Opposing both presentism and the growing past theory, Bertrand Russell, J.J.C. Smart, W.V.O. Quine, Adolf Grünbaum, and Paul Horwich object to assigning special ontological status to the present. They say there is no objective ontological difference among the past, the present, and the future just as there is no objective ontological difference among here, there, and far. Yes, we thank goodness that the pain is there rather than here, and that it is past rather than present, but these differences are subjective, being dependent on our point of view. This third ontology of time is called the block universe theory because it regards reality as a single block of spacetime with its time slices ordered by the temporally-before relation. It is mental perspectives only that divide the block into a past part, a present part, and a future part. The future, by the way, is the actual future, not all possible futures. William James coined the term “block universe,” but the theory is also called “eternalism” and the “static theory of time.” If time has an infinite future or infinite past, or if space has an infinite extent, then the block is infinitely large. On the block theory, time is like a very special extra dimension of space, as in a Minkowski diagram, so the view is also said to promote the spatialization of time.

    The presentist says that when an entity loses its presentness it goes out of existence. One of the major issues for presentism is how to ground true propositions about the past. What makes it true that Abraham Lincoln was assassinated or that there’s a difference between last April and last May? And the presentist must account for causation, for April showers causing May flowers. A survey of defenses of presentism can be found in Markosian, 2003.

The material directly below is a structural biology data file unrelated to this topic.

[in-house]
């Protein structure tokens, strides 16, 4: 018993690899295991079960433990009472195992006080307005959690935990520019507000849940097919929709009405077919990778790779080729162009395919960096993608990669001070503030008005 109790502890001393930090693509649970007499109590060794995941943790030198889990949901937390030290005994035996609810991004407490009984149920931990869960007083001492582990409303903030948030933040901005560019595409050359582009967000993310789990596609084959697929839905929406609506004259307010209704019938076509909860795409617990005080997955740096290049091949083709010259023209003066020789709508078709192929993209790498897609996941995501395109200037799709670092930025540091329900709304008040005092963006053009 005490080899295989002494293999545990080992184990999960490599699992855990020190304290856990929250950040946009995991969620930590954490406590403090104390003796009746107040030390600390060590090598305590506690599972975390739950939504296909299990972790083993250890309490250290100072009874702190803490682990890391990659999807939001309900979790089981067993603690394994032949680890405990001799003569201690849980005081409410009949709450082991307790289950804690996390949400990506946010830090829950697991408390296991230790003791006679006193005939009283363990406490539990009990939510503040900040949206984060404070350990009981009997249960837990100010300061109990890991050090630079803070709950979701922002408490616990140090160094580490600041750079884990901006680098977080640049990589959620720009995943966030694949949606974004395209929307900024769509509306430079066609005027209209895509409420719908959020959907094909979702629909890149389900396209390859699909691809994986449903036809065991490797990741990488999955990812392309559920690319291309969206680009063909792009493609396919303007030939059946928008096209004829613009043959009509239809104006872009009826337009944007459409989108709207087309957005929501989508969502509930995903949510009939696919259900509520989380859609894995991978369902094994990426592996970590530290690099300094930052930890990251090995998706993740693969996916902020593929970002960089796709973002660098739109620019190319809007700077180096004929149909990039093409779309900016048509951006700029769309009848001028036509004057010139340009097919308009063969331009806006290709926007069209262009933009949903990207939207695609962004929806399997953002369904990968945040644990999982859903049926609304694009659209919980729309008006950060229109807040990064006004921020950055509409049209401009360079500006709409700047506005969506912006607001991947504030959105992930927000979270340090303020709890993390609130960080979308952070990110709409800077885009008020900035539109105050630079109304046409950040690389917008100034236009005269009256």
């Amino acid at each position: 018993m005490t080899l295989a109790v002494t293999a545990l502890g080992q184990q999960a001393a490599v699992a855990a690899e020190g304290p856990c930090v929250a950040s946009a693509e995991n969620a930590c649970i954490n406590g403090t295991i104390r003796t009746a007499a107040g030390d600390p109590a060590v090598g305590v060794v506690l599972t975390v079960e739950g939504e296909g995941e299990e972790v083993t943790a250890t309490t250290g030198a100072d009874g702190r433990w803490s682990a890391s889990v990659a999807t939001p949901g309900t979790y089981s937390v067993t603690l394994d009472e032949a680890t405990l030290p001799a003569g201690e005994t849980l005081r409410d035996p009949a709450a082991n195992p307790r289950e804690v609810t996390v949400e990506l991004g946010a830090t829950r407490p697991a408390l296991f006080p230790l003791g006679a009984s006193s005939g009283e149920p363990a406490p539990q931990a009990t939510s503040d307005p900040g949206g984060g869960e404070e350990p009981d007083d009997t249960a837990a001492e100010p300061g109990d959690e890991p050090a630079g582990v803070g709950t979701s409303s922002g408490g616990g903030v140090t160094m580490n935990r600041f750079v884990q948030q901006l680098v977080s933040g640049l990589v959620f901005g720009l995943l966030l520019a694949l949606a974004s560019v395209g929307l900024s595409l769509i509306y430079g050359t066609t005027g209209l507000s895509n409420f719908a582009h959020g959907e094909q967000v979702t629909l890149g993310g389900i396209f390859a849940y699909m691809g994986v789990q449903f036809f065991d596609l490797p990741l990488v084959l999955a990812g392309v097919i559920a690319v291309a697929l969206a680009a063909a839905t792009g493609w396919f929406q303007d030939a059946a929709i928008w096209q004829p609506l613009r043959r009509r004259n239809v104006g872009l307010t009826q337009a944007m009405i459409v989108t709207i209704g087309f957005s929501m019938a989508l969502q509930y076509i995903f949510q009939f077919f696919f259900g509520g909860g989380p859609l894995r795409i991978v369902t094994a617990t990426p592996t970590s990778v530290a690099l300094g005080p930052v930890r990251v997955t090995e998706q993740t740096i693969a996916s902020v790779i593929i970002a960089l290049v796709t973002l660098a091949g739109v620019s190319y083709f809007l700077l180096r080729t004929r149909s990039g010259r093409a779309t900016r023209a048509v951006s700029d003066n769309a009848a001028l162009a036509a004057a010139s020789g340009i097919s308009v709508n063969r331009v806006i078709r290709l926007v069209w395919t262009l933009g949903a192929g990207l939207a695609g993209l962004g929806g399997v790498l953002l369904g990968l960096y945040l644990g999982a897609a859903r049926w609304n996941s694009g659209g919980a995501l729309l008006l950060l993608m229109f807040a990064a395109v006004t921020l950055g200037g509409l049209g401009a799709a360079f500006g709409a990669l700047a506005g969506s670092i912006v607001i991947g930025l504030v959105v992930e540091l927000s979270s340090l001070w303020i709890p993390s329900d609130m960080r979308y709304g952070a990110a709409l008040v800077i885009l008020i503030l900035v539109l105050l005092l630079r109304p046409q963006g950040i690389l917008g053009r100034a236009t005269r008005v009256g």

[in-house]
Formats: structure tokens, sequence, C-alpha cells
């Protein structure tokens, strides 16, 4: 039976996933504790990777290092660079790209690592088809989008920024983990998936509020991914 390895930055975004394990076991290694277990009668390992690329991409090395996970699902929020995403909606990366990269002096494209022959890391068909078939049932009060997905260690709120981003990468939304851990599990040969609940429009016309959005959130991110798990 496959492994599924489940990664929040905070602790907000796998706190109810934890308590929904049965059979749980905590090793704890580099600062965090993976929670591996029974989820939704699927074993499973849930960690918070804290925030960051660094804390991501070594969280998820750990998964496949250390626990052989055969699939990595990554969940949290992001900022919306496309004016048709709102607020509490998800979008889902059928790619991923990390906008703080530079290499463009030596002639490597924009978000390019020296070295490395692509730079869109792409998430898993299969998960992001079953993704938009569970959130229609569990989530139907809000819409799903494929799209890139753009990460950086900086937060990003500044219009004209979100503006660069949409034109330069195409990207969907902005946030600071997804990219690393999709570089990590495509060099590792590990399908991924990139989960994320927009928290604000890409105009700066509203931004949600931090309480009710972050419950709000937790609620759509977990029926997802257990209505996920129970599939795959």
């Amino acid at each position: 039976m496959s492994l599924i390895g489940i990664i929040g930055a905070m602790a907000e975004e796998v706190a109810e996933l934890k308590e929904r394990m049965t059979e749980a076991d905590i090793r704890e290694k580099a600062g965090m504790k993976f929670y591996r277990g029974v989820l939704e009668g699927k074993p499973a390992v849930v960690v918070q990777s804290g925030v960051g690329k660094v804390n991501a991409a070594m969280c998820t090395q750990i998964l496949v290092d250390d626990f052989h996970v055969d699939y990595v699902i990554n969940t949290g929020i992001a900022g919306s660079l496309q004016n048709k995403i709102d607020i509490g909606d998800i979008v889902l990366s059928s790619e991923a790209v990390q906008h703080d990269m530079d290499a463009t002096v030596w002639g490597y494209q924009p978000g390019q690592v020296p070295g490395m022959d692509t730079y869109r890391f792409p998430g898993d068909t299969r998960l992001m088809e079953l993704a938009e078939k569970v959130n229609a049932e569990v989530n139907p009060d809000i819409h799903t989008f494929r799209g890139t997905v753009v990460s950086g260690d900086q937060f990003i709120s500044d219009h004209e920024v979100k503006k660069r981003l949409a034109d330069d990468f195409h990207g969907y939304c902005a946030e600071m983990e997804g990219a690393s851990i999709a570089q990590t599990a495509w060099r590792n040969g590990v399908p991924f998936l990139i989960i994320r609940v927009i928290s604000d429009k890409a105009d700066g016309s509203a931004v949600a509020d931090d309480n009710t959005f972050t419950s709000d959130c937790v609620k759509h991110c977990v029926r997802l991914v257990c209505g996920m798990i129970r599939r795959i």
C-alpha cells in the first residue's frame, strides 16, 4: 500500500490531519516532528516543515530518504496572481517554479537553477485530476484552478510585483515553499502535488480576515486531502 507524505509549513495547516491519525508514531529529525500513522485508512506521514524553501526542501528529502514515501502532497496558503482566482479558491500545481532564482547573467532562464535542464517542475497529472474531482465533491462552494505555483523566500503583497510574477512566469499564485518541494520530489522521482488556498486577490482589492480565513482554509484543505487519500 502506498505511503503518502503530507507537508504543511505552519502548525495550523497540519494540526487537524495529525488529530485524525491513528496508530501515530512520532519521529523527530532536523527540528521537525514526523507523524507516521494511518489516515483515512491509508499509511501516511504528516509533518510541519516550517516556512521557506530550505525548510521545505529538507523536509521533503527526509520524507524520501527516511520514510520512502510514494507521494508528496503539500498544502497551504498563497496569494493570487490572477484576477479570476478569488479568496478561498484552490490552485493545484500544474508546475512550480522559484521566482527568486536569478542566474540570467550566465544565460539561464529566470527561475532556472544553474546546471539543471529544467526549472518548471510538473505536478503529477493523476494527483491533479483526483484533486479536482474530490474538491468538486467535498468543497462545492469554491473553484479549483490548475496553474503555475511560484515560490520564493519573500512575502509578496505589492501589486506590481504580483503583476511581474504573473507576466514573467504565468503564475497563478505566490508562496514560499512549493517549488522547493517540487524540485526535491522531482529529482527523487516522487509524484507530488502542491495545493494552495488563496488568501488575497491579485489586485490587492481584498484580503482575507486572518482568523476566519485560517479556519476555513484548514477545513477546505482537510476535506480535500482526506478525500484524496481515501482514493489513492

The presentist and the advocate of the growing past will usually unite in opposition to the block universe theory on two grounds: (i) the present is so much more vivid to a conscious being than is any other time. (ii) the block theory misses the special “open” character of the future. In the block universe there is only one future, so this implies the future exists already, which is fatalism or determinism, and we know both of these are incorrect. The counter from the defenders of the block universe is that, regarding (i), the now is significant but not objectively real. Regarding (ii) and the open future, the block theory allows determinism and fatalism but does not require either one. Eventually there will be one future, regardless of whether that future is now open or closed, and that is what constitutes the future portion of the block.

    The advocates of the block universe attack both presentism and the growing-past theory by claiming that only the block universe can make sense of the theory of relativity’s implication that, if persons A and B are in relative motion, an event in person A’s present can be in person B’s future, yet advocates of presentism and the growing-past theories must suppose that this event is both real and unreal because it is real for A but not real for B. Surely that conclusion is unacceptable, claim the block theorists. Their two key assumptions here are that relativity does provide an accurate account of the spatiotemporal relations among events, and that if there is some frame of reference in which two events are simultaneous, then if one of the events is real, so is the other. See (Putnam, 1967) for a discussion of this argument.

    Opponents of the block universe counter that it does not provide an accurate account of the way things are because it considers the present to be subjective, and not part of objective reality. For a review of the argument from relativity against presentism and its counters, see (Saunders, 2002)."---
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  7. kx000 Valued Senior Member

    Men are alpha orientated, I'm sure there will always be a all mighty.
  8. Balerion Banned Banned